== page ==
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Come to Pepe John Robinson takes an unlikely tour of Scandinavia embracing funk, hip-hop, progressive rock, pop, surf music and psychedelia

Come to Pepe

John Robinson takes an unlikely tour of Scandinavia embracing funk, hip-hop, progressive rock, pop, surf music and psychedelia

by John Robinson,
first published: June, 2024

approximate reading time: minutes

These people are not messing about when they start messing about.

PepePepe Deluxé
Comix Sonix
Catskills Records
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Pepe Deluxé are a Swede and a Finn and a whole bunch of guest artists, an eclectic group and sound embracing funk, hip-hop, progressive rock, pop, surf music and psychedelia. Those guests include Finnish bassist Tuukka Haapaniemi, the novelist Owen Egerton, Mr. Fastfinger, and jazz drummer Teppo Mäkynen. The instrumentation on this latest album apparently includes experimental musical items from across the world, a library of bizarre “things” created by Bart Hopkin, effects pedals created especially for the album by Mr. Fastfinger, the Richardson’s Rock Harmonicon (a lithophone) from the 19th century, a 40,000 year old mammoth-bone flute, a Tibetan human skull, a Wurlitzer from the American Airlines 747 flying coach and the piano used on the Hindenburg. These people are not messing about when they start messing about. They’ve been featured on Angry Birds Go! and sampled by the Prodigy, and this new collection continues their multiple personality disorder. The messing about is perfectly evidenced by the various short, skit like tracks featured throughout, scene setting stuff such as Baptized by Nitro. The whole atmosphere of the album is akin to an amorphous party, shifting from frenzied funk workout to chill psychedelia like moving from room to room in a nightclub.

From the Mouth of Elmer McCurdy is both Eastern sounding, Western shootout-aping and contains the utterly unbelievable story of the real-life bandit whose mummified body ended up disguised as a mannequin on the set of The Six-Million Dollar Man. We’re in the sonic madhouse territory that the Beastie Boys or the Prodigy inhabited, the magpie attitude of an artist like Cornelius in the 90s. Freedom Flag is delicious, powerfully delivered by soul singer Charlotta Kerbs, back to their funk roots. Wise Monkeys and the Devil is a turbine of polyrhythms, showing off the musicianship of everyone involved as if their lives depended on it: possibly at the expense of coherence, but we get the wonderfully Sparks like chanted middle-eight of “Monkey See, Monkey Do”. Saddle That Wind is a comic-book Western theme, about the progress humankind has made through a prism of desert philosophising, it’s their most obvious psychedelic song and features an effects pedal designed to allow a player to “scratch” on a guitar. Earth Boys Are Easy rides the same surf-rock / 50s sci-fi wave that the B-52s did, while Sweet Baby Sun is a bolero gently drifting over the human lifecycle, with a Buddhist slant on finding the “keys of life”, “arriving by the sunshine, leaving with the moonglow”, eventually meeting ourselves, “Ouroboros turning, dressing our world in green”. Everybody Is gives us another funk workout, hints of Northern Soul with another great vocal from Kerbs and tight as hell rhythm section.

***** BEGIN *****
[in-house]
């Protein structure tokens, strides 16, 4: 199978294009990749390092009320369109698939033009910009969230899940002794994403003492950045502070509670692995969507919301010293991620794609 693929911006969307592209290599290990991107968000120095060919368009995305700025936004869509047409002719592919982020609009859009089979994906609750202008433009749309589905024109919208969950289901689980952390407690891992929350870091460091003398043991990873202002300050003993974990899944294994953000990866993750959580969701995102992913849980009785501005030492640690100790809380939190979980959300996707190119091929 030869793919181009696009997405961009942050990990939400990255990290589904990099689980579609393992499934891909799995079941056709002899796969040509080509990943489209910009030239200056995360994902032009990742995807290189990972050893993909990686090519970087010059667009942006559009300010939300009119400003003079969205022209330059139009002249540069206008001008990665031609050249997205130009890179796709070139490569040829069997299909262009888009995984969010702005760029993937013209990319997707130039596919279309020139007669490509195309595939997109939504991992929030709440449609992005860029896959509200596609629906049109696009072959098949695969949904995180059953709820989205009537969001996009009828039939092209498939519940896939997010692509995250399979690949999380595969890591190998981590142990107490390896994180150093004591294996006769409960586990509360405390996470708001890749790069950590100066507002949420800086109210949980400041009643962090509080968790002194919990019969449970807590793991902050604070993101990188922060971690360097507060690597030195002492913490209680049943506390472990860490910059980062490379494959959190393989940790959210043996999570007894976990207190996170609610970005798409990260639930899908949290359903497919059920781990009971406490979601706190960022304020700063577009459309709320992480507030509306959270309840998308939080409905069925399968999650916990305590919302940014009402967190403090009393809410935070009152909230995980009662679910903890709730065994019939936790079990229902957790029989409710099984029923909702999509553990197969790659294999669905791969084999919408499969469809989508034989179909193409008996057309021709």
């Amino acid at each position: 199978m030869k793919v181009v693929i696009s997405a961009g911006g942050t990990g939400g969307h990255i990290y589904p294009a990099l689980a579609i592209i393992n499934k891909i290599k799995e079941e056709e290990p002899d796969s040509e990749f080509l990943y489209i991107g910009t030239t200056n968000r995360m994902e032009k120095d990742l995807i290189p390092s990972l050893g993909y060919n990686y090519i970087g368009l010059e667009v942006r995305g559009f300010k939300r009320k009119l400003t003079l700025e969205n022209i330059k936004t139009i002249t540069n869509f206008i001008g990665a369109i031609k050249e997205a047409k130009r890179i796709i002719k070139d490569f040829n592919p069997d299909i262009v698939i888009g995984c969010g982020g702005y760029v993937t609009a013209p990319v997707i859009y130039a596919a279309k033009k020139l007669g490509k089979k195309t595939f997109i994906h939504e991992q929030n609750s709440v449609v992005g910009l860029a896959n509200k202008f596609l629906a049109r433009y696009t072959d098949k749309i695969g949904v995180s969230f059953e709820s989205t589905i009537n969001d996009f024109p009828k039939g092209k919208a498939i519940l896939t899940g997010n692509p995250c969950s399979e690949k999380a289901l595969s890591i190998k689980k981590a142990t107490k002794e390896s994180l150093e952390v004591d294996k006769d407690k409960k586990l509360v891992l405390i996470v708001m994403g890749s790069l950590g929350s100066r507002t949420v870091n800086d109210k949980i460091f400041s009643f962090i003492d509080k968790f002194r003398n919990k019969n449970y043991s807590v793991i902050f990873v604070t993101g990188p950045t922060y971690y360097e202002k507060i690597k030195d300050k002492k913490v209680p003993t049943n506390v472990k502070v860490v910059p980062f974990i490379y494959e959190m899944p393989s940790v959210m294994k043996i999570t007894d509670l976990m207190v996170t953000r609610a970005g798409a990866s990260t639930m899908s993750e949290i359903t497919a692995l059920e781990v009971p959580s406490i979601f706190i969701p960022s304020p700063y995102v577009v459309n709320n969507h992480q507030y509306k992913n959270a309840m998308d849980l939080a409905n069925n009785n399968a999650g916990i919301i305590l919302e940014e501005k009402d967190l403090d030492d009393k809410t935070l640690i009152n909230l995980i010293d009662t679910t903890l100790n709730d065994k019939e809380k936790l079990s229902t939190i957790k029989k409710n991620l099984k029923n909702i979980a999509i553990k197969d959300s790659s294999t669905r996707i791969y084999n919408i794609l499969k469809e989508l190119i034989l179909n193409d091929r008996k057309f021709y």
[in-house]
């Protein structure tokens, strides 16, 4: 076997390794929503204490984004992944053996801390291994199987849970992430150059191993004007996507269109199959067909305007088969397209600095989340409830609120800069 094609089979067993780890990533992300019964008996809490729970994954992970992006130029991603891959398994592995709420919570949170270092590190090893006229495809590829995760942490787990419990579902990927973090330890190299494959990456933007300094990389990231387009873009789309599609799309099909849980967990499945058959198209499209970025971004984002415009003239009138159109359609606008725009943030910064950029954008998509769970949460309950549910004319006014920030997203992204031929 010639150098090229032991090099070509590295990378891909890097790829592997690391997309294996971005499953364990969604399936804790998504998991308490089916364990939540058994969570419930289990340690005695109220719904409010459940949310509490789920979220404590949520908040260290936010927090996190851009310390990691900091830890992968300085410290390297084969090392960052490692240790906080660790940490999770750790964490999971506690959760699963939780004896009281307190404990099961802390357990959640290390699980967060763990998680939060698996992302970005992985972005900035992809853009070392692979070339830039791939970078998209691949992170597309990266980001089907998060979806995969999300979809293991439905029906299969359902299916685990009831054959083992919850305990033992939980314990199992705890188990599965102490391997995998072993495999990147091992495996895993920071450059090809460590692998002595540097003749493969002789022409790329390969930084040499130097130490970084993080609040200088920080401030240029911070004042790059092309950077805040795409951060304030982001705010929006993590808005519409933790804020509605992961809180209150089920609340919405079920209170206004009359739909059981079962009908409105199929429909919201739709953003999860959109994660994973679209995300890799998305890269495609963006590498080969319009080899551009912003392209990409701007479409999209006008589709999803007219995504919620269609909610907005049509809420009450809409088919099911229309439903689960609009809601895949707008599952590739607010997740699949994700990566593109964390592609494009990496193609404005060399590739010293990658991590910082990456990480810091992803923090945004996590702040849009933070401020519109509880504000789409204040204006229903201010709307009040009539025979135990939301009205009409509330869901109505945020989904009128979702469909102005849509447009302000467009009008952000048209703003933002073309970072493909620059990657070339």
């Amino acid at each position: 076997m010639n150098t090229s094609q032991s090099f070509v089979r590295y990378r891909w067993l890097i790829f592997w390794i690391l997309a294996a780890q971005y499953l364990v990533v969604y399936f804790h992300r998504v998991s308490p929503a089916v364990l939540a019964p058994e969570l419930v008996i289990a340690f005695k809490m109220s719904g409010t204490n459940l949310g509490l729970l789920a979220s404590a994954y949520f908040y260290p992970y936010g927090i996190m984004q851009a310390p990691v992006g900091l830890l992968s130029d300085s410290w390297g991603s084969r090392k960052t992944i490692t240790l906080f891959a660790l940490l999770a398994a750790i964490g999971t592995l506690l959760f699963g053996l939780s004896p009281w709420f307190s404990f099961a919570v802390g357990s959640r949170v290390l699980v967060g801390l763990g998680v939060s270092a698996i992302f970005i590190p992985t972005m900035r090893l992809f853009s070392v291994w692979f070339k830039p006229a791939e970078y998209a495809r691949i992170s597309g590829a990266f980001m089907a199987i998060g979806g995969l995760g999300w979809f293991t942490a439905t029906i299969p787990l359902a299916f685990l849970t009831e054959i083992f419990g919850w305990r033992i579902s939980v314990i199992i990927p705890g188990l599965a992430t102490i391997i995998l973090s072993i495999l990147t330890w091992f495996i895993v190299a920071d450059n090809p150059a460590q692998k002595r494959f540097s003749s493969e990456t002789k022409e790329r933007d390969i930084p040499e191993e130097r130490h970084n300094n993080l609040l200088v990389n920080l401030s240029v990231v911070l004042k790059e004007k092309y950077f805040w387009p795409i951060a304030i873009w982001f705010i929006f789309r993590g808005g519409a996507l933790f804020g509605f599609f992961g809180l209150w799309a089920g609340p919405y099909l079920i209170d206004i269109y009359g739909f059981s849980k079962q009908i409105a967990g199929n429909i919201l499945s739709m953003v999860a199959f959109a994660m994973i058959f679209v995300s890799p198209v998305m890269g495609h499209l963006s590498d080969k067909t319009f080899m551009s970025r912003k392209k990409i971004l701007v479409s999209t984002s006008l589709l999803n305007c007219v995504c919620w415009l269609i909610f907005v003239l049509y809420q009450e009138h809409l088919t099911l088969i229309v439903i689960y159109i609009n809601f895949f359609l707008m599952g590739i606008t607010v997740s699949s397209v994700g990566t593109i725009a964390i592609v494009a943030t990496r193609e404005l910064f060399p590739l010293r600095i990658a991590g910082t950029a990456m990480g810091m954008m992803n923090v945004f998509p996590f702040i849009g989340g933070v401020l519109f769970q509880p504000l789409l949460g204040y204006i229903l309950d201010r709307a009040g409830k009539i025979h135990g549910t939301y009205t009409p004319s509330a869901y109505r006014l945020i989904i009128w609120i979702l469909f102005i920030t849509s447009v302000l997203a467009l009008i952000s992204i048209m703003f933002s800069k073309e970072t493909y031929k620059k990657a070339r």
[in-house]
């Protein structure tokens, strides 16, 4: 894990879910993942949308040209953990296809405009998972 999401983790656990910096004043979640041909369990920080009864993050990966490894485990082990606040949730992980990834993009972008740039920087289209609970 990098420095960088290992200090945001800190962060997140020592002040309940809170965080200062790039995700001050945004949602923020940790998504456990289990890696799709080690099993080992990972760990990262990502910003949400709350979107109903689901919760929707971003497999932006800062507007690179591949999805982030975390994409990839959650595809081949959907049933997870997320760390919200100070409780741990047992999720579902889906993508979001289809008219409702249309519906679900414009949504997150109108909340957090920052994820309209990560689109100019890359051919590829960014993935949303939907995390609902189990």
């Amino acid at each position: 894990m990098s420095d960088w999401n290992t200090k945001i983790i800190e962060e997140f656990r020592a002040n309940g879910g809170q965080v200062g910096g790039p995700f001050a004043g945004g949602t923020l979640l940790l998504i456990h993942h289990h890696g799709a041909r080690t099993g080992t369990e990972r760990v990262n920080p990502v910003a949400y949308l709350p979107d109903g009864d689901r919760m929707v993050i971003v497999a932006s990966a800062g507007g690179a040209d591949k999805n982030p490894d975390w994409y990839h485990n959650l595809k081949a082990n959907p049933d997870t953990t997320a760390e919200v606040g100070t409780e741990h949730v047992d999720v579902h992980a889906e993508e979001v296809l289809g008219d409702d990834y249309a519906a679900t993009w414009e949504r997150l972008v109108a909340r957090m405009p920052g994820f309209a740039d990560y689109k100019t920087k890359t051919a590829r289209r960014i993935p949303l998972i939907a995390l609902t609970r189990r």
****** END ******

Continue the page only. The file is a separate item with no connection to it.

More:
Back from the Futures with Goldfinger and K is ridiculous but triumphant: a series of views from the future, or from other dimensions, reported back by the ”chrononauts” of the title, a through-composed hotchpotch of styles and declamations, sounding like every song at once from a 60s musical from another dimension, every style of music you can imagine is probably represented somewhere and the largest cowbell in the world is deployed. The closing track, Le Petit Voyage (Homo Sapiens) introduced by that mammoth-bone flute, is beautiful, dream-pop along the lines of M83 or Flaming Lips, a sci-fi saga about the birth of art, truth and fiction, and a possible reunion far away among the stars between two “Not a person”, artfully and sensually recounted in French. A fitting end for the album, which seems itself to have been broadcast from somewhere else. The whirligig of ideas and styles is disorienting at times, but at least there are ideas. Those are not in abundance generally, I fear. The sheer virtuosity and sense of fun here is boundless, timeless, and takes me a world away from the grey Englishness I find myself in.


essential information
Mian image Pepe Deluxé by Pepe Deluxé

John Robinson

Based in Scunthorpe, England. A writer and reviewer, working as a Computer Science and Media Lecturer and Educator. Sometimes accused of being a music writer called John Robinson, which is not helped by being a music writer called John Robinson. @thranjax
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